For more information, or for a digital download of Animal, contact Nathaniel Talbot:
e-mail – email@example.com
phone – 503-989-8490
It’s a busy life for songwriter and farmer NATHANIEL TALBOT, who runs an organic vegetable farm and seed company on Whidbey Island, in Washington State’s Puget Sound. When not out cultivating onions on his solar-powered tractor, he’s inside cultivating songs that are rooted in the earth and American traditionalism. “Working in agriculture, while often physically and emotionally tiring, also provides the mental space and quietude for songs to be sown and nourished,” says Talbot. His fifth album, Animal, set for release September 2018 on AWAL, marks his most ambitious and personal crop of songs to date.
Raised in the wooded foothills southeast of Portland, OR, the big firs and wide farmscapes of childhood made a life-long impression on Talbot’s songwriting. “The natural setting imprinted on my sense of self, and populated my brain with the imagery and storylines that would later manifest in my songwriting.” He began learning piano at age seven, started a punk rock band at thirteen, and quickly thereafter began steeping himself in guitar-driven sounds of Kelly Joe Phelps, Elliott Smith, Bill Frisell and other Pacific Northwest heroes. Over the next 15 years, Talbot honed an approach to songwriting and storytelling, driven by his complex, yet delicate, fingerstyle guitar work, which earned him a distinct place in the northwest folk scene.
Animal is a departure from previous records both sonically and lyrically. While Here in the Fields and Swamp Rose & Honeysuckle Vine highlighted Talbot’s signature acoustic fingerpicking work and were accompanied by fiddle, mandolin and dobro, the new album goes all electric. The tunes are more groove-oriented and hooky than before, animated by a rhythm section of Nashville bassist Sam Howard, and Portland all-stars Galen Clark (organ and keys) and Chris Johnedis (drums). From the sunny, J.J. Kale-esque groove of Mind Made Up, to the eerie, hypnotic pacing of Dime by Dime, the album gracefully explores new intersections of roots, blues, and pop. Howard, who also produced the record, helped to distill the arrangements down to their core ingredients, curating a natural, live studio-broadcast vibe with the vocals front and center. Lyrically, the songs are edgier than past work, a reflection of the growing dystopia in American politics and media culture, as well as the disconnectedness of humans with the natural world. Despite the addition of the full band, and a broader, more experimental sonic palette, Animal never ventures too far from the grounding force of Talbot’s clear voice, affecting storytelling and distinctive guitar lines.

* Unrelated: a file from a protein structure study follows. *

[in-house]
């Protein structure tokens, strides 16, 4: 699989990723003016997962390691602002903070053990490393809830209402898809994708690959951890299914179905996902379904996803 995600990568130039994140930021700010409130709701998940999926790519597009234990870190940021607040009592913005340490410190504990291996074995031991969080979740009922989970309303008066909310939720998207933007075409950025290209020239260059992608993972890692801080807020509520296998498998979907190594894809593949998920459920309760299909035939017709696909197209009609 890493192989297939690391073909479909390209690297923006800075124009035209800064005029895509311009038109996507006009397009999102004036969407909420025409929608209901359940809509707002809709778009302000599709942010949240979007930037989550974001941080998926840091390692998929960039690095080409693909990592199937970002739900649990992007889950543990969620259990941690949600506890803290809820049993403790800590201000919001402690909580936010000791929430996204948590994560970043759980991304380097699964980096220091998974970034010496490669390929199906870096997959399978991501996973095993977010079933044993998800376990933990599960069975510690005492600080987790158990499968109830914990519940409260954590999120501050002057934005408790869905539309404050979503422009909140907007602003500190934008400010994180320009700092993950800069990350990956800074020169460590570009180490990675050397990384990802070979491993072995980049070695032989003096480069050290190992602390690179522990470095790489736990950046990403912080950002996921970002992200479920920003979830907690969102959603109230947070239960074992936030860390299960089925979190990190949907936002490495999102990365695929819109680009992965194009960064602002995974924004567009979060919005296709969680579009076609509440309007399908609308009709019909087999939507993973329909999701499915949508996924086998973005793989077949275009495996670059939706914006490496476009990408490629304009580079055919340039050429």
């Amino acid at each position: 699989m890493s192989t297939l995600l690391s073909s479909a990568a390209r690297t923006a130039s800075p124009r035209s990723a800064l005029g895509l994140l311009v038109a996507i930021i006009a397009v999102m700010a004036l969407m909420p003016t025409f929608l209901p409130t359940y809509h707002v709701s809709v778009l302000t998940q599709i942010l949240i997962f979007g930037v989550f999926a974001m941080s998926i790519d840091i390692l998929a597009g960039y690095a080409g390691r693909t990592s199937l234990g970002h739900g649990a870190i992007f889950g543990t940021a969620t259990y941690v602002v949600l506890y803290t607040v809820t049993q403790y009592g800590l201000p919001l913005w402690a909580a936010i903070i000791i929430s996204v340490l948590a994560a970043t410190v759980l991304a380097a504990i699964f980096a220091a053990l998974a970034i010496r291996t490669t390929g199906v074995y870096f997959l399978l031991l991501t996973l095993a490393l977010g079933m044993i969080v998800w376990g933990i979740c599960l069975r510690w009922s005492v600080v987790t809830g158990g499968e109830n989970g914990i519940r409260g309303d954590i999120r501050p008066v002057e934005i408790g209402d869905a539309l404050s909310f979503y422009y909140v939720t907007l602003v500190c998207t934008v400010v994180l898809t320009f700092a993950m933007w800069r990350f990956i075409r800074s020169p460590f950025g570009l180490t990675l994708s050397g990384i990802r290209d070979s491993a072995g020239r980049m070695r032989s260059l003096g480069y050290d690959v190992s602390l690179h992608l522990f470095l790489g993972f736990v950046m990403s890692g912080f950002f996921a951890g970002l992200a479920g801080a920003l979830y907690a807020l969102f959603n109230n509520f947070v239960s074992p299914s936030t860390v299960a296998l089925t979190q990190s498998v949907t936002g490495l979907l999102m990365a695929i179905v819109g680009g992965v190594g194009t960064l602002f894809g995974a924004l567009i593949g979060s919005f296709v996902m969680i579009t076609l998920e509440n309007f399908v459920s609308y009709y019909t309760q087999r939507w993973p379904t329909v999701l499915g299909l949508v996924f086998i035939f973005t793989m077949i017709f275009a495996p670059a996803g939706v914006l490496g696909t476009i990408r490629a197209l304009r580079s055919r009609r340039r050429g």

Nathaniel Talbot’s music has dirt under its fingernails, the product of decades of hard work and crafting – retuning, replanting, and retelling. The result is true American roots music that combines the soulful edge of tradition with the Pacific Northwest’s legacy of freedom and innovation.
- Animal 4:27
- Intuition 4:24
- Dime by Dime 3:31
- Man of God 4:53
- Shadow Songs 4:50
- Mind Made Up 3:35
- Cave 2:57
- High Ground 3:48
- Wilsons Warbler 5:47
- Dream as a Child 3:32
Nathaniel Talbot – Guitars, Vocals
Sam Howard – Bass
Galen Clark – Organ, Piano, Rhodes Piano, Wurlitzer Electric Piano
Chris Johnedis – Drums
Produced by Sam Howard
Recorded and mixed by Josh Powell at Map Room Studio
All Songs Written by Nathaniel Talbot (BMI)
Praise for Nathaniel Talbot:
“Talbot pushes our understanding of our selves through the intensity of his songcraft. Even the instrumental tracks are enough to make you stop what you’re doing and listen.” – No Depression
“With enveloping lyrical stories and a voice that elicits the ghosts of folk’s storied past, Talbot cuts through the throngs of the Pacific Northwest’s folk-pop hopefuls and stands high above in class unto himself.” – SSG MUSIC
“Challenging what folk music is capable of, Talbot’s powerful, uplifting voice harnesses a country twang complemented by lush acoustic finger-picking and a violin that feels like it was birthed next to a babbling brook in the mountains” – SEATTLE WEEKLY